Part of the renowned Mayo family of doctors of the U.S., William Worrall Mayo played a key role in establishing the Mayo Clinic. He and his two sons built the St. Mary’s Hospital, along with the Sisters of St. Francis, after the deadly tornado of 1883 destroyed Rochester.
American obstetrician/gynaecologist and professor Howard Atwood Kelly was among the four outstanding physicians, known as the Big Four, along with William Welch, William Halsted and William Osler, who became founding professors at the Johns Hopkins Hospital. Kelly established gynaecology as a specialty, and developed a systematic approach to gynaecological medicine and surgery as well as new surgical techniques and devices.
31 Alan L. Hart
33 Horace Wells
Part of the Mayo medical family of the U.S., Charles Horace Mayo had established the Mayo Clinic with his brother William James Mayo and others. He specialized in varied medical fields, mastering neurosurgery, goitre surgery, cataract operations, and other procedures. He later served the U.S. Army surgical team.
A pioneer of medical neurology, Silas Weir Mitchell not only discovered the causalgia and erythromelalgia but also penned more than 100 monographs on various medical treatments. A talented author, he also penned children’s stories, poems, and novels, such as Roland Blake. He also developed rest cure during the American Civil War.
Romanian-American psychiatrist Jacob L. Moreno is best remembered for introducing the concept of psychodrama, consisting of role-play exercises and dramatizations by patients, as a therapeutic method to cure mental ailments. He also pioneered group psychotherapy, introduced the study of social networks, and coined the terms sociometry and sociatry.
40 Otto Loewi
Otto Loewi was a German-born American psycho-biologist and pharmacologist, whose research on neurology proved that chemicals were involved in the transmission of nerve impulses. Working with Sir Henry Dale, he established the role of acetylcholine as an endogenous neurotransmitter, co-winning the Nobel Prize for it. Later, he worked on diabetes and devised Loewi’s test for the detection of pancreatic disease.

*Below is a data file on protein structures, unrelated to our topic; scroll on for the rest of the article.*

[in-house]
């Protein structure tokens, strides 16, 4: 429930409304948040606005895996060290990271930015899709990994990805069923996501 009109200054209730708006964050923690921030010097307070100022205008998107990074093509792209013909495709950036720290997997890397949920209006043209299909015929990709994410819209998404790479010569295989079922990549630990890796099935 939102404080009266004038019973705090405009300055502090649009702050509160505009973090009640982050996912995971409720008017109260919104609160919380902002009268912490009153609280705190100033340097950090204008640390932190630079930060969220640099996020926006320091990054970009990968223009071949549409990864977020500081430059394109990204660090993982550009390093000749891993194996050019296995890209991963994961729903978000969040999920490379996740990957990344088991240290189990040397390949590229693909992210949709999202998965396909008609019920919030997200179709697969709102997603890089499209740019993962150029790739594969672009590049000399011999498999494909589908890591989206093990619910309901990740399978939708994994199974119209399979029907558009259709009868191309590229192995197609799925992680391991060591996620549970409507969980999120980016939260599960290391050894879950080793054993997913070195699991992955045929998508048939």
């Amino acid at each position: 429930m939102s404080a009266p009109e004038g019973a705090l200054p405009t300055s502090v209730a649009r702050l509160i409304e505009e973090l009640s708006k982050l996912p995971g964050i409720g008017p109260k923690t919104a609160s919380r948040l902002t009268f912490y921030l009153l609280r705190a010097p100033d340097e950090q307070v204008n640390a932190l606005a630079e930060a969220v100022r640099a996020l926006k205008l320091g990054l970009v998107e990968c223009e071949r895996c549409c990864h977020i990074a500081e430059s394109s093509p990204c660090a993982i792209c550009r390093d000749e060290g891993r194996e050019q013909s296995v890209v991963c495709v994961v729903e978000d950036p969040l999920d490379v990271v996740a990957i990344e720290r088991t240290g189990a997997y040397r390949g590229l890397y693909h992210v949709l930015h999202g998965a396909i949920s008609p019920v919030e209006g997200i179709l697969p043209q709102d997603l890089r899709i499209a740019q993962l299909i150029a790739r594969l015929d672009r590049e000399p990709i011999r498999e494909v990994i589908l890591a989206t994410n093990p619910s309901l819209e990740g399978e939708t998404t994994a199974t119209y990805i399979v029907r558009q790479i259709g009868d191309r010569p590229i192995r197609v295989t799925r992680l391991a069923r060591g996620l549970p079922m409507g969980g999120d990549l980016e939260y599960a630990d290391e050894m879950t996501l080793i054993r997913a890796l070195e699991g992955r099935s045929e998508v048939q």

Scotch-Irish American military-surgeon and politician James McHenry, who served as the 3rd United States Secretary of War, is noted as a signer of the United States Constitution from Maryland. He was elected a delegate to Maryland State Convention of 1788. He was instrumental in reorganizing the United States Army into four regiments and established the United States Department of the Navy.
American surgeon and pharmacist Crawford Long is best-known as the inventor of modern anaesthetics in the West. Long is believed to be the first to apply inhaled sulfuric ether as a general anaesthesia. He applied it for the first time in 1842 for removing a tumour from a patient’s neck and went on to perform several other surgeries using ether anaesthetic.
U.S. Army physician William C. Gorgas was in charge of the sanitation of Panama and successfully eradicated both malaria and yellow fever from the zone, thus paving the way for the construction of the Panama Canal. He was later made part of the Hall of Fame For Great Americans.
Maja Einstein is remembered as Albert Einstein’s younger sister and only sibling. After acquiring a Ph.D. in romance languages and literature from Bern, Switzerland, she got married. However, at the beginning of World War II, she fled to the U.S. and remained estranged from her husband till her death.
Pediatrician Leila Denmark made headlines when she retired at age 103, after a career spanning over seven decades. She was the oldest practicing pediatrician in the world and the first woman pediatrician from Georgia. She was also the third-oldest living person in the U.S. when she died.
William Williams Keen pioneered brain surgery in the U.S. Working on neurological injuries as an army surgeon, he discovered many previously unknown neurological ailments. He was also part of a secret operation on a yacht to remove a tumor from the upper jaw of U.S. president Grover Cleveland.